Through the comparison of single-cell markers, the representative genes in the WGCNA recognition module can be regarded as cell-specific genes. However, not all cells have cell-specific gene sets, which can be illustrated by the WGCNA KIRC results. We only identified five specific gene modules for cells (Figure 3A). CAFs contain two kinds of cells, myofibroblasts and fibroblasts. According to the clustering relationship of modules shown in Figure 2A and the correlation between markers and modules shown in Figure 2B, the grey60 module is a representative gene set of myofibroblasts, and the darkturquoise and lightgreen modules are representative gene sets of fibroblasts. The WGCNA calculation principle is to identify highly co-expressed gene sets, while the expression of cell-specific genes changes according to the change in the proportion of cells. Although other cells may interfere with the expression of these genes, the impact on their highly co-expressed relationship is limited. We have drawn a schematic diagram to show this WGCNA function (Figure 4A). Obtaining cell-specific gene sets relies on a large number of samples with high tumor heterogeneity and cells with specific expression genes.
3.6 Function of cell-specific modules
After analyzing and identifying cell-specific genes on the principle of high co-expression, we used Metascape to further verify the function of these specific genes. The modules representing five types of cell-specific expressed genes were enriched and showed their respective functions. For example, fibroblasts and myofibroblasts, both of which belong to CAFs, are functionally similar, but the latter are more abundant in muscle-related functions (Figure 4B).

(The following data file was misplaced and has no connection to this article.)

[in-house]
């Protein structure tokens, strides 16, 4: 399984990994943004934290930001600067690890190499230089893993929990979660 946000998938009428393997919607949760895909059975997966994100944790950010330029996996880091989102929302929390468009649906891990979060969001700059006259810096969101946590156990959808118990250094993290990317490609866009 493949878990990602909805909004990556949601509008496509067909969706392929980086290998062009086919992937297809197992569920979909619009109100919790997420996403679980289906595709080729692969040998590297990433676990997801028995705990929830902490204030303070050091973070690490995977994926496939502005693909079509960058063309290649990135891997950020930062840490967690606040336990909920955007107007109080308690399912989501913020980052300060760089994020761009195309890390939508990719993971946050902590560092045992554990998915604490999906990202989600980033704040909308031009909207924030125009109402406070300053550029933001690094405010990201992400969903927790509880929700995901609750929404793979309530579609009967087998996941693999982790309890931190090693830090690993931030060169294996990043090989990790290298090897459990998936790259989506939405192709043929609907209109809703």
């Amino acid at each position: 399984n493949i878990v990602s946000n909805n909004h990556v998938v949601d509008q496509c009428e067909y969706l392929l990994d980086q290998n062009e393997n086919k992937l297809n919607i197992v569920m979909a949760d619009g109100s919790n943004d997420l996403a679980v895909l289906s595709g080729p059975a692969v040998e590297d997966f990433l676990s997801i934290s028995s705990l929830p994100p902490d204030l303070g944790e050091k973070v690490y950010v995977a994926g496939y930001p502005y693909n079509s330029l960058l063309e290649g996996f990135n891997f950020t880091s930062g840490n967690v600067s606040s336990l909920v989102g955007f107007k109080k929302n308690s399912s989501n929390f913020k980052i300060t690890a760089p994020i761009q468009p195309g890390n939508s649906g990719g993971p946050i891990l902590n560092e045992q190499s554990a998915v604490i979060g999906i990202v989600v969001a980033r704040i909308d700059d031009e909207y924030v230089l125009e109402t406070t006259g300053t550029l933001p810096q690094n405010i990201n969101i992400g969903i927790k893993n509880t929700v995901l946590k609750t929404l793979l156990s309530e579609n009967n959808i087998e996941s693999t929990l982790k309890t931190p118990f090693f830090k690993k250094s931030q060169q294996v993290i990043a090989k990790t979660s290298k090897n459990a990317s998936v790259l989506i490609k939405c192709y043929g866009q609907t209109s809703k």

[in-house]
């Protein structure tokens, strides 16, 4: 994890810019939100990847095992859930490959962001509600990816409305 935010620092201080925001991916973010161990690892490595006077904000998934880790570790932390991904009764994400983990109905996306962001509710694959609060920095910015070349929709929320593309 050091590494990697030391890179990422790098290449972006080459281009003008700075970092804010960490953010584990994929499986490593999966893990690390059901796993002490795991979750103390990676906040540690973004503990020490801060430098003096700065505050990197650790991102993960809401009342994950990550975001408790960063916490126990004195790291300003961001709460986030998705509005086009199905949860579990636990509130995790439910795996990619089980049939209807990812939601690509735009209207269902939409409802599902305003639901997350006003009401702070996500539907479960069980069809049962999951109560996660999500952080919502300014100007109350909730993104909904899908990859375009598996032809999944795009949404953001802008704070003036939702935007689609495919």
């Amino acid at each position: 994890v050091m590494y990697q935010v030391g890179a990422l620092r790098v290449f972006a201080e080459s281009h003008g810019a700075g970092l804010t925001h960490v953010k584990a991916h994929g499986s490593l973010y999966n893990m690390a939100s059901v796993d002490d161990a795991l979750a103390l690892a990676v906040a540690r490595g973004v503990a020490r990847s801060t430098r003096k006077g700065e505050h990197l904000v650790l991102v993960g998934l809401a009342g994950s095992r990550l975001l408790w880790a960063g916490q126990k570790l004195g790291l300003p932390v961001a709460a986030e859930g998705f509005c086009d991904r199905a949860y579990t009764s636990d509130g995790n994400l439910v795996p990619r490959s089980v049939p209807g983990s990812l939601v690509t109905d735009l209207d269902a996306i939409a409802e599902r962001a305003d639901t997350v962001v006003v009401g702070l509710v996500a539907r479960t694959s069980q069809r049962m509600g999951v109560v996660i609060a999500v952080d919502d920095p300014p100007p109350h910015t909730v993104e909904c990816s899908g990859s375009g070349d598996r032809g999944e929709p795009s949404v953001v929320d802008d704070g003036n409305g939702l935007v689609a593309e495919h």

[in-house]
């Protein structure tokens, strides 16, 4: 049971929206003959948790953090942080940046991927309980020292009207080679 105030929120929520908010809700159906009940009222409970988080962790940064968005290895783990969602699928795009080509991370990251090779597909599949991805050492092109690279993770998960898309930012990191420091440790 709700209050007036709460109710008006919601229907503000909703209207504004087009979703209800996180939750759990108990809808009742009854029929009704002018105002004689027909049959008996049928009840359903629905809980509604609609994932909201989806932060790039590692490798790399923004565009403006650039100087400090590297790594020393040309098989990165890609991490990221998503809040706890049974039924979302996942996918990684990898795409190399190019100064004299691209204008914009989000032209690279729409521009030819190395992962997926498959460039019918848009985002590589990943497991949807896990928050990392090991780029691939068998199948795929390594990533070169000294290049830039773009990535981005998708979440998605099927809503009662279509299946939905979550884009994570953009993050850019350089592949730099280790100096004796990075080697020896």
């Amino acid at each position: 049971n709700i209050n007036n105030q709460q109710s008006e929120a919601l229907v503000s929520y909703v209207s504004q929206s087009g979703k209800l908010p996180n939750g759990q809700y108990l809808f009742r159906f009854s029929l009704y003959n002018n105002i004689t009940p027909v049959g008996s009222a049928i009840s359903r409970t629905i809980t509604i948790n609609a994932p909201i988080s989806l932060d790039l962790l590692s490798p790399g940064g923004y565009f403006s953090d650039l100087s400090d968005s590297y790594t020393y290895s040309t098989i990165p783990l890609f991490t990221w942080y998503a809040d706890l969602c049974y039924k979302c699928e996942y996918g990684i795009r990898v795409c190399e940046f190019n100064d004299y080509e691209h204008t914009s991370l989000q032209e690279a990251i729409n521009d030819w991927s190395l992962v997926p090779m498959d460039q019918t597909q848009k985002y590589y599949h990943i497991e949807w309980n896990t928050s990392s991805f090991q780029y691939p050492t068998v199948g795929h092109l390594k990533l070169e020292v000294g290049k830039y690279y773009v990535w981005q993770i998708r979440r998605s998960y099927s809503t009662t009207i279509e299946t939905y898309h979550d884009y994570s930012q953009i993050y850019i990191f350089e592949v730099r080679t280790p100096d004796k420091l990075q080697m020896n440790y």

3.7 Fibroblast and myofibroblast markers - module representative genes
The representative genes in the module serve as specific markers for fibroblasts and myofibroblasts. In order to ensure the quantity and quality of the markers, we chose GS.cor > 0.6 and MM.cor > 0.6 as the screening conditions (Figure 5A). The lightgreen and darkturquoise fibroblast modules contain a total of 37 genes, including one non-coding protein gene. The grey60 myofibroblast module contains 24 genes. To verify the specificity of the 36 protein-coding fibroblast genes, we used Cancer Cell Line Encyclopedia data. Regarding the possible cell types in KIRC, it was found that the expression of 30 out of 36 genes was significantly higher in fibroblasts than in other cells (Figure 5B). We defined the 36 genes as signatures of CAFs in KIRC.
Among the CAF markers and CAF-specific markers, there were six and three intersections with the signature of CAFs in KIRC, respectively. The 36 key genes showed very high co-expression (Figure 5C). CAF-specific markers showed significantly higher correlation with the signature than non-specific markers did. In CAF-specific markers, FN1 and TNC were not correlated with multiple genes in the signature. Therefore, the CAF markers exhibit tissue specificity.
3.8 Fibroblasts in CAFs – a prognostic factor
Although rough CAFs were related to prognosis, they were not an independent prognostic factor. Now, we have identified two cellular components in rough CAFs estimated by EPIC, fibroblasts and myofibroblasts. Using representative genes calculated by WGCNA as gene signatures, ssGSEA was employed to score the infiltration level of fibroblasts and myofibroblasts in each sample (Figure 6A). According to the redefinition of CAFs as fibroblasts and myofibroblasts, the Cox risk regression analysis suggests that fibroblasts in KIRC are independent prognostic factors (Table 2).
3.9 Fibroblasts in CAFs and related clinicopathological parameters
Fibroblasts in CAFs are indeed related to tumor progression in KIRC. The ssGSEA score of fibroblasts was grouped according to the median of the corresponding cases of different clinicopathological parameters. In TCGA, increased fibroblast infiltration is related to tumor tissue, age < 60, male, stage III & IV, and Grade 3 & 4 parameters (Figure 6B). Moreover, in the data verification of series GSE29609 and GSE53757, we used the same gene signatures to score fibroblast infiltration (Figure 6C). In GSE29609, highly infiltrating fibroblasts were related to a worse prognosis (Figure 6D). Regarding clinicopathological parameters, a higher fibroblast count is associated with pathological grade 3 & 4 and tumor tissue (Figure 6E). Although the TNM staging and fibroblast infiltration level did not show significant differences, the Odds Ratio (OR) value shows that their trend is consistent with the KIRC stage data in TCGA. However, gender and age do not show a clear relationship with fibroblasts.